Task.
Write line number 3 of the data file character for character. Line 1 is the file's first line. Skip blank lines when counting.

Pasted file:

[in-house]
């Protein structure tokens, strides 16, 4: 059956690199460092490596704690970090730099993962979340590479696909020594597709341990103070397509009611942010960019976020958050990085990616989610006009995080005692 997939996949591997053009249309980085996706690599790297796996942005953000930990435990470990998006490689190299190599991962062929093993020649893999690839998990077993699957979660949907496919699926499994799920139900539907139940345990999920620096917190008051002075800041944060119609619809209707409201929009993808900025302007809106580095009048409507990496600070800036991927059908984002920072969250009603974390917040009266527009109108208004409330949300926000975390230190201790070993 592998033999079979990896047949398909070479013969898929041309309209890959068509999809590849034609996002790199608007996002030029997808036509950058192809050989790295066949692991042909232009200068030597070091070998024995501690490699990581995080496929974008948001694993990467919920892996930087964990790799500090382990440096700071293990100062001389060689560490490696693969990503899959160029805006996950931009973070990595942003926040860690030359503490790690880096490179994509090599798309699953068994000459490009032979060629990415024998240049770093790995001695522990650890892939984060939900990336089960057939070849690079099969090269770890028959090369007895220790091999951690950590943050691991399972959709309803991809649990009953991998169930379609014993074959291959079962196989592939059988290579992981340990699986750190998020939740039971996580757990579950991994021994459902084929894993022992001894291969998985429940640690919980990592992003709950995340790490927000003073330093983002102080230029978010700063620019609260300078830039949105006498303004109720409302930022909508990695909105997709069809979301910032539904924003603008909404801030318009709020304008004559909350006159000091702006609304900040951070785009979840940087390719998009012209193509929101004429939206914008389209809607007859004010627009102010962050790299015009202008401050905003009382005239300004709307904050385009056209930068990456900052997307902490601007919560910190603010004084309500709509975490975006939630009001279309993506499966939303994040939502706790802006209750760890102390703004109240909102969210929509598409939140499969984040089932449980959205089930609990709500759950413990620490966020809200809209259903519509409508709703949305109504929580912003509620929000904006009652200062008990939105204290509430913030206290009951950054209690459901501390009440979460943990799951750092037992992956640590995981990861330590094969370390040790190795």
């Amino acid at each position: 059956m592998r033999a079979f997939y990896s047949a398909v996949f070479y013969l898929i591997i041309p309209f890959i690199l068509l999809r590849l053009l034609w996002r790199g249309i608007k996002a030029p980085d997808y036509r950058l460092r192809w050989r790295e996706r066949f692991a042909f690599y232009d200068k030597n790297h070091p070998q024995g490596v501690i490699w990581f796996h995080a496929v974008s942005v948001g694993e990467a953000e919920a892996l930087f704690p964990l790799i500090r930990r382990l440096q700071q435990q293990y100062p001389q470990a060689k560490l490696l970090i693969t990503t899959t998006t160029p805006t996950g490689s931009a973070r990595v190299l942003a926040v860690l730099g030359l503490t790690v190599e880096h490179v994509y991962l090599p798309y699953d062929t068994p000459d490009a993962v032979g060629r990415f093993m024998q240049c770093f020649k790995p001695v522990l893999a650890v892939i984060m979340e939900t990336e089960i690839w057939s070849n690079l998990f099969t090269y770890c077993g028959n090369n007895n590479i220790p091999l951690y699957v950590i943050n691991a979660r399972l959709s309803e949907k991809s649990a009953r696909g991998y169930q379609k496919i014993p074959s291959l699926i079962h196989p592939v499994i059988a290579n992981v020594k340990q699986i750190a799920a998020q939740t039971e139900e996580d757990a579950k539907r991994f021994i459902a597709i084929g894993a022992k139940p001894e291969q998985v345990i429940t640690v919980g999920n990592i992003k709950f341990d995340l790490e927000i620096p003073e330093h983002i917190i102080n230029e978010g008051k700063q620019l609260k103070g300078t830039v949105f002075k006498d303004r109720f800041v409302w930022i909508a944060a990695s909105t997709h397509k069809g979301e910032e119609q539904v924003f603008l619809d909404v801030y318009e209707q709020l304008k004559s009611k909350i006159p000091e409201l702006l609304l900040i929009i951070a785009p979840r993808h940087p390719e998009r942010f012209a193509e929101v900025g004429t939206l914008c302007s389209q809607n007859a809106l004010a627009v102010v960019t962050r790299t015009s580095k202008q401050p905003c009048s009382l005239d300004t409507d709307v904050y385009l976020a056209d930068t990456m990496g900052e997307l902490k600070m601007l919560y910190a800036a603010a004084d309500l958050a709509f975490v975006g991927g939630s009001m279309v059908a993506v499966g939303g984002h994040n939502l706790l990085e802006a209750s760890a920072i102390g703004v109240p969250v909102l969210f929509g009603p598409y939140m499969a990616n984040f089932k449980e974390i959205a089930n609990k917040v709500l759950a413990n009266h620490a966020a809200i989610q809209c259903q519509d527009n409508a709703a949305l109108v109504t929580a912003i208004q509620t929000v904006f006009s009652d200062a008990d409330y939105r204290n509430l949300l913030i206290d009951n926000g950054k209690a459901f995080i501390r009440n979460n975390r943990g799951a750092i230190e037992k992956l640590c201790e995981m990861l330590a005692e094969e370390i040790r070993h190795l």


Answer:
């Amino acid at each position: 059956m592998r033999a079979f997939y990896s047949a398909v996949f070479y013969l898929i591997i041309p309209f890959i690199l068509l999809r590849l053009l034609w996002r790199g249309i608007k996002a030029p980085d997808y036509r950058l460092r192809w050989r790295e996706r066949f692991a042909f690599y232009d200068k030597n790297h070091p070998q024995g490596v501690i490699w990581f796996h995080a496929v974008s942005v948001g694993e990467a953000e919920a892996l930087f704690p964990l790799i500090r930990r382990l440096q700071q435990q293990y100062p001389q470990a060689k560490l490696l970090i693969t990503t899959t998006t160029p805006t996950g490689s931009a973070r990595v190299l942003a926040v860690l730099g030359l503490t790690v190599e880096h490179v994509y991962l090599p798309y699953d062929t068994p000459d490009a993962v032979g060629r990415f093993m024998q240049c770093f020649k790995p001695v522990l893999a650890v892939i984060m979340e939900t990336e089960i690839w057939s070849n690079l998990f099969t090269y770890c077993g028959n090369n007895n590479i220790p091999l951690y699957v950590i943050n691991a979660r399972l959709s309803e949907k991809s649990a009953r696909g991998y169930q379609k496919i014993p074959s291959l699926i079962h196989p592939v499994i059988a290579n992981v020594k340990q699986i750190a799920a998020q939740t039971e139900e996580d757990a579950k539907r991994f021994i459902a597709i084929g894993a022992k139940p001894e291969q998985v345990i429940t640690v919980g999920n990592i992003k709950f341990d995340l790490e927000i620096p003073e330093h983002i917190i102080n230029e978010g008051k700063q620019l609260k103070g300078t830039v949105f002075k006498d303004r109720f800041v409302w930022i909508a944060a990695s909105t997709h397509k069809g979301e910032e119609q539904v924003f603008l619809d909404v801030y318009e209707q709020l304008k004559s009611k909350i006159p000091e409201l702006l609304l900040i929009i951070a785009p979840r993808h940087p390719e998009r942010f012209a193509e929101v900025g004429t939206l914008c302007s389209q809607n007859a809106l004010a627009v102010v960019t962050r790299t015009s580095k202008q401050p905003c009048s009382l005239d300004t409507d709307v904050y385009l976020a056209d930068t990456m990496g900052e997307l902490k600070m601007l919560y910190a800036a603010a004084d309500l958050a709509f975490v975006g991927g939630s009001m279309v059908a993506v499966g939303g984002h994040n939502l706790l990085e802006a209750s760890a920072i102390g703004v109240p969250v909102l969210f929509g009603p598409y939140m499969a990616n984040f089932k449980e974390i959205a089930n609990k917040v709500l759950a413990n009266h620490a966020a809200i989610q809209c259903q519509d527009n409508a709703a949305l109108v109504t929580a912003i208004q509620t929000v904006f006009s009652d200062a008990d409330y939105r204290n509430l949300l913030i206290d009951n926000g950054k209690a459901f995080i501390r009440n979460n975390r943990g799951a750092i230190e037992k992956l640590c201790e995981m990861l330590a005692e094969e370390i040790r070993h190795l």